Whether a business begins when a husband-and-wife team goes into business together, or with a parent-child partnership, family-owned businesses often have close ties to the community and can be powerful advocates on behalf of the community. However, 70 percent of all privately owned businesses will change hands in the coming decade as Baby Boomers retire, and only one-third of family businesses successfully make this transition. Businesses can significantly improve their odds by undertaking three critical initiatives.
In addition to growing economic success, women-owned businesses contribute greatly to the community: more than 60 percent of women businesses owners identified in the Main Street survey were actively involved in the community. Given this community involvement, it makes sense that women-owned businesses tend to be successful at crowdfunding efforts: 70 percent of Kickstarter projects launched by women were funded, compared to 61 percent of male projects. The Kiva Zip program, new to Wisconsin in 2016, matches entrepreneurs with community funders to provide zero-percent loans of up to $5,000 to small businesses.
Downtown provides a cost-effective and scalable location for businesses to start and grow. Not only were downtowns the first live/work communities (a cost- and time-saving advantage that many entrepreneurs still take advantage of), but historic buildings also offer passive income potential in the form of rental of upper floor spaces, as well as future expansion opportunities.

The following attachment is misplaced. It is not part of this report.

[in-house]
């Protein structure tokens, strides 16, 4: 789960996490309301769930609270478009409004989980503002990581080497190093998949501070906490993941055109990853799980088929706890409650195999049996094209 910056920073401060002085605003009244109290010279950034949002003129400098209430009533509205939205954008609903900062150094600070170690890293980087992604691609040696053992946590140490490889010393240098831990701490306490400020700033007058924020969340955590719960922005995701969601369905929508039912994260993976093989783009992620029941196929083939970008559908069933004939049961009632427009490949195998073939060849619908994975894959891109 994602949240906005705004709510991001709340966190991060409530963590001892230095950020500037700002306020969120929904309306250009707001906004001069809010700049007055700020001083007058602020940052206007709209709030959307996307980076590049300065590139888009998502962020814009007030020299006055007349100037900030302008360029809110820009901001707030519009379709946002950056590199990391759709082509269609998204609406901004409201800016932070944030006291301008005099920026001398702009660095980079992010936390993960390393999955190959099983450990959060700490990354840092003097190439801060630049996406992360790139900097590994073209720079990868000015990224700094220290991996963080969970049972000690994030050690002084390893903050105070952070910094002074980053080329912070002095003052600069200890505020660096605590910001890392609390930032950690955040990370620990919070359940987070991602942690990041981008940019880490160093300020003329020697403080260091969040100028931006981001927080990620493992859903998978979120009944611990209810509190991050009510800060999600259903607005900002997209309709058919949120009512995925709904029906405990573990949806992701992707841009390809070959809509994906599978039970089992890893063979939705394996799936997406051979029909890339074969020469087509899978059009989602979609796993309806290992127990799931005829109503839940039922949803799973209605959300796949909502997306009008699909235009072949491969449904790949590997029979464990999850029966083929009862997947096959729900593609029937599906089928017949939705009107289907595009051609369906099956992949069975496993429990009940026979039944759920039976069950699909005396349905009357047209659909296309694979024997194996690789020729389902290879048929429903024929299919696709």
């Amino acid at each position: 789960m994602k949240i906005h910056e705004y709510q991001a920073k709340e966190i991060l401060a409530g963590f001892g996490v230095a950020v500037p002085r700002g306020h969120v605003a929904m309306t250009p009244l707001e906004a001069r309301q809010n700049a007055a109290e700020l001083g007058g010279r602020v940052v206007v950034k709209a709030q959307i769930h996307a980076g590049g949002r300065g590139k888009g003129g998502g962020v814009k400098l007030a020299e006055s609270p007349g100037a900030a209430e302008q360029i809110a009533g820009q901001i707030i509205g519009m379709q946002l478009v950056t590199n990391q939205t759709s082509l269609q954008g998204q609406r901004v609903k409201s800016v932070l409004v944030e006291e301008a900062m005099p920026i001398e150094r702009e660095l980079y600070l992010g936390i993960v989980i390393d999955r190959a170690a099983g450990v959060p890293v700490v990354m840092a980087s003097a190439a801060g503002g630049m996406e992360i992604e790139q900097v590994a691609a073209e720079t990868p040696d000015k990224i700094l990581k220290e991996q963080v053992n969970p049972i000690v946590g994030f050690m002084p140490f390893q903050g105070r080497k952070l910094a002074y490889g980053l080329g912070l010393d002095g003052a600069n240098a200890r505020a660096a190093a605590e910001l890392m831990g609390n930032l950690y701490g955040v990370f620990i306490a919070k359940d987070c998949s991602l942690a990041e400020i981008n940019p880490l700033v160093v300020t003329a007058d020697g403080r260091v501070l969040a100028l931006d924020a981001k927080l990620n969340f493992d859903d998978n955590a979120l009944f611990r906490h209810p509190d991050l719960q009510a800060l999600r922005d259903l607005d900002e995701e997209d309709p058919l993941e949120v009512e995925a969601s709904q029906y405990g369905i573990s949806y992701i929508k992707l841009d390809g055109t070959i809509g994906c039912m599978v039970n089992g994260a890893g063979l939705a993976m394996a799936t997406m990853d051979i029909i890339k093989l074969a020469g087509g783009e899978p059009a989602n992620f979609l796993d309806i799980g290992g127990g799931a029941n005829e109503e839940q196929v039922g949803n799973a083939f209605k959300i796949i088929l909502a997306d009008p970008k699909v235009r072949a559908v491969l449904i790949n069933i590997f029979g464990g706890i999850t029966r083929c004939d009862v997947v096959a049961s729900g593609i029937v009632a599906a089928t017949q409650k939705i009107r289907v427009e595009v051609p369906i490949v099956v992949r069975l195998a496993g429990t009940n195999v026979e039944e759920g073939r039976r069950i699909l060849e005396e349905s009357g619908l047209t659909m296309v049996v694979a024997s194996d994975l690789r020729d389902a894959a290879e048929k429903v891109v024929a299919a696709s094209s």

Women entrepreneurs make up a large, growing and vital part of the downtown business landscape. Women business owners and managers – who make up 40 percent of all downtown businesses owned in Wisconsin – find the downtown environment to be a supportive place to start and grow a business, offering convenient marketing, built-in foot traffic, and a community of other entrepreneurs to collaborate with. This network of like-minded business owners bodes well for future business growth.